“We just sold a Turner for £30.3 million.”
George Wachter is Chairman of Sotheby’s North and South America and Co-Chairman of Old Master Paintings Worldwide, with over forty years of experience in his field. He joined Sotheby’s Old Master Paintings department in 1973 and has been instrumental in the sale of the most important Old Master Paintings collections at auction.
Are you satisfied with last night’s sale at Sotheby’s London of the Turner oil painting “Rome, from Mount Aventine” for £30.3 million?
I am very pleased. It was so exciting to see that Turner’s market is so strong and that we had five serious bidders for the work. We had already sold the sister painting to this one for $46 million at auction just a few years ago, but this work is now the second most expensive Old Master Painting ever sold at auction, after the great Rubens “Massacre of the Innocents” that we sold in July 2002.
You also sold “Sacrament of Ordination” by Nicolas Poussin to the Kimbell Art Museum for $25 million dollars?
It was a private sale. It did not sell at Christie’s at auction, so we were in touch with the owner and negotiated a price between him and The Kimbell. It took a while, but we made the deal.
You have been working for Sotheby’s for 40 years. What has changed in the world of auctions?
I think plenty has changed. It has gone from a largely wholesale business to more of a retail one. In 1973, it was all about dealers. Private collectors almost never passed through our doors. When Alfred Taubman took over Sotheby’s in 1983, the dynamics changed. He brought the idea of playing to the private market, reaching out to clients through advertising, writing letters, and holding travelling exhibitions. He wanted to bring paintings to people, and I think over time and with computer systems this has become easier. For instance, for our New York sale on January 29th, museum curators have already received online highlights.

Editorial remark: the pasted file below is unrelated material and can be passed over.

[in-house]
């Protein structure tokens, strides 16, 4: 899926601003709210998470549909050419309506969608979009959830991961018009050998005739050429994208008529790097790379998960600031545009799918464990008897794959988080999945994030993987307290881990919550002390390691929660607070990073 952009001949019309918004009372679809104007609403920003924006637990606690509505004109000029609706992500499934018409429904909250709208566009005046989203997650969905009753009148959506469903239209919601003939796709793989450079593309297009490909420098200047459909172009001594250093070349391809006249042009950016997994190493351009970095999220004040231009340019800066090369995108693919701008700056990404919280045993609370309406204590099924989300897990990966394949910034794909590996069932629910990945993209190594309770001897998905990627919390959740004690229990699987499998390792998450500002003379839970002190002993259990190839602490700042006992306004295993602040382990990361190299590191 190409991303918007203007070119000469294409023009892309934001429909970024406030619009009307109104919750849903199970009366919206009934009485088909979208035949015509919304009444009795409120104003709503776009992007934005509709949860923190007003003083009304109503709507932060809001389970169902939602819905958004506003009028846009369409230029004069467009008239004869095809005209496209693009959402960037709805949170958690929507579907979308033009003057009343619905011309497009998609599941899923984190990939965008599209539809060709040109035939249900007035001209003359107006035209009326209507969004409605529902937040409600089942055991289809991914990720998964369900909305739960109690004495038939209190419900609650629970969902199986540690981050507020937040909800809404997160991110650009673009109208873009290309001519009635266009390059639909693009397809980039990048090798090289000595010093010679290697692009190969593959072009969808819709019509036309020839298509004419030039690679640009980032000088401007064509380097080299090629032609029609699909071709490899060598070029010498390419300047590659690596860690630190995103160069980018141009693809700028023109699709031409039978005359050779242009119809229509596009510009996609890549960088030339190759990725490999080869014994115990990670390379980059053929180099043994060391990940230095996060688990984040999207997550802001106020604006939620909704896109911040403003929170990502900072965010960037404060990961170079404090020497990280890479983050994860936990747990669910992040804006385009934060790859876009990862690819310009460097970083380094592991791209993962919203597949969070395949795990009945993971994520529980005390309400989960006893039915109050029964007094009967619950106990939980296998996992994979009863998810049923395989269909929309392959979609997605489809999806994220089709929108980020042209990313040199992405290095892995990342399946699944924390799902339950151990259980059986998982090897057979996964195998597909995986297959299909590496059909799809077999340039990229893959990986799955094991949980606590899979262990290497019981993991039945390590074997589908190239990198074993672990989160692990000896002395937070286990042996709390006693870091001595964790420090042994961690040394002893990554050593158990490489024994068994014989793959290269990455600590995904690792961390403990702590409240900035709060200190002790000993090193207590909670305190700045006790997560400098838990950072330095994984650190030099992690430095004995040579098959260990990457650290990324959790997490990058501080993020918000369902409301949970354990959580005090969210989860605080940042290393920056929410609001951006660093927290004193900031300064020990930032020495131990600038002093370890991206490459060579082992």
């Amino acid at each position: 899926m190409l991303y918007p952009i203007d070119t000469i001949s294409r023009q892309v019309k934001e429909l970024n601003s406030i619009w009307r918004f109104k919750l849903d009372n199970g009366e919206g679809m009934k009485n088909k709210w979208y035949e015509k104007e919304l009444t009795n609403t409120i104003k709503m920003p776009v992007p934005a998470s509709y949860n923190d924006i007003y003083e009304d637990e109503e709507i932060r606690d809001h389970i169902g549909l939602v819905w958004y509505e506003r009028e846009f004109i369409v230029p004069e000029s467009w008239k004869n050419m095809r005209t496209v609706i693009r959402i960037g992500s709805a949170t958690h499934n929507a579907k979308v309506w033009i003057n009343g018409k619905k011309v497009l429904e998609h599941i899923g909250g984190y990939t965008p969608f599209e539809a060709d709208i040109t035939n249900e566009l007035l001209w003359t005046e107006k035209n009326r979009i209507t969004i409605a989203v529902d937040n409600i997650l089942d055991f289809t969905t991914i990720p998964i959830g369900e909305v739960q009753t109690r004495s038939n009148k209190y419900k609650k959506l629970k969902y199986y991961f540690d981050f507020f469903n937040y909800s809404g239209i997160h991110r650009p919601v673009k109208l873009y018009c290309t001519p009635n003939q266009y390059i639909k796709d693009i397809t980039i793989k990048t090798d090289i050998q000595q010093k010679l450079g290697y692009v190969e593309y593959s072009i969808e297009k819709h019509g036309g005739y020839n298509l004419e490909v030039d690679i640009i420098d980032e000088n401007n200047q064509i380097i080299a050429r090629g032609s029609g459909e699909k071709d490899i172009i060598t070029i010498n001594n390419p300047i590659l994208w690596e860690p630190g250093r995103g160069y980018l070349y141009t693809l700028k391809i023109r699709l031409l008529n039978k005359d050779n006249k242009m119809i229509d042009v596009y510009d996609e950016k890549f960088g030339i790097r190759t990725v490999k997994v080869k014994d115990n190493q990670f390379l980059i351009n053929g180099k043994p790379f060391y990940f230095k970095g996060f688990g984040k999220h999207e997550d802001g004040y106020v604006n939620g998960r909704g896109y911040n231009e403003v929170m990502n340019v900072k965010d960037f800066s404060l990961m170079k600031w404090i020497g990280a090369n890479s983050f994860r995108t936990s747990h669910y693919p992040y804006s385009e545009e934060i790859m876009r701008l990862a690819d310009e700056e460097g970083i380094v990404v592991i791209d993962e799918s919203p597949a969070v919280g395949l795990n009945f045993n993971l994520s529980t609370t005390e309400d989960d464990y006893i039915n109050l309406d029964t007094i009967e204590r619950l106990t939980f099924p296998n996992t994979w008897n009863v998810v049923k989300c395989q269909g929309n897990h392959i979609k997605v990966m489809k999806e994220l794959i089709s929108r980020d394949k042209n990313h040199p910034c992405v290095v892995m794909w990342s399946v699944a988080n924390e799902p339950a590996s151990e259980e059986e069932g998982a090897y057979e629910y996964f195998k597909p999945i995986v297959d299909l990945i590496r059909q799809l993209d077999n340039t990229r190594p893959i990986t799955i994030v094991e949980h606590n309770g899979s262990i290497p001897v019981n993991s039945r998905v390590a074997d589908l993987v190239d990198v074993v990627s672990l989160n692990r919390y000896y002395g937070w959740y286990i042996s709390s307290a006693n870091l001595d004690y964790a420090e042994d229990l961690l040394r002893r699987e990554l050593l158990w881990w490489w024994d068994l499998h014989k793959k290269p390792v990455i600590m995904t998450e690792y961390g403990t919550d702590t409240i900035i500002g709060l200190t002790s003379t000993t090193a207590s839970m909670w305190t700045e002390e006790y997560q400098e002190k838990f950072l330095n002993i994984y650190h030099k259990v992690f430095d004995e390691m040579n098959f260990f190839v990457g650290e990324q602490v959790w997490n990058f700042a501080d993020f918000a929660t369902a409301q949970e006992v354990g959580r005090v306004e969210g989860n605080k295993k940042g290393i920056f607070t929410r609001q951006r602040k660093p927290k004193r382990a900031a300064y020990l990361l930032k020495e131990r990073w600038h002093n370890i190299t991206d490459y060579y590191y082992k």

The dealers at that time obviously did not like that change. Until then they had tremendous control, but private collectors were not well served. However the smart dealers have since found their own niche and succeeded, and some dealers offer things that the auction houses do not. In the 1980s, I myself started to reach out to private collectors, and nowadays we also do many private sales at Sotheby’s. We have been very successful in part because we are more widespread than the dealers—we have offices and people all over the world who can help us conclude a sale.
I think each alley—auction and private sale—brings its own rewards. If you sell privately, you ask a high price and then negotiate. Auctions determine price on their own. Last July, in our London office, we had a painting by the Flemish artist Jan Brueghel the Elder, son of the famous Pieter Brueghel. We gave an estimate of £2-3 million, and it made £6 million, an unheard of price before then.
Are Old Masters out of fashion vis-à-vis contemporary art?
Contemporary art has its own space, so to speak, and usually different clients. I don’t know how it will play out long term, but it is very successful now, fuelled by lots of young people who find it more exciting—so it is easy to get more press. But I myself am less accustomed to navigating that market.
Is contemporary art a bubble?
I am certain there are parts that are a bubble, but with the Rothkos, De Koonings, Jasper Johns, Warhols, etc.—artists with depth and history—that is not a bubble. They represent a level of quality and importance.
Is it easy to collect them?
You can still get some of the most important works because they are owned privately and therefore more available.
Is that not also the case for Old Masters?
Sometimes, like you saw this week, a Turner of the highest quality comes to Sotheby’s. You can still find the best of the best, and this Turner is very much that, but the masterpieces are less plentiful.
How do you find them?
For the most part, you know where they are.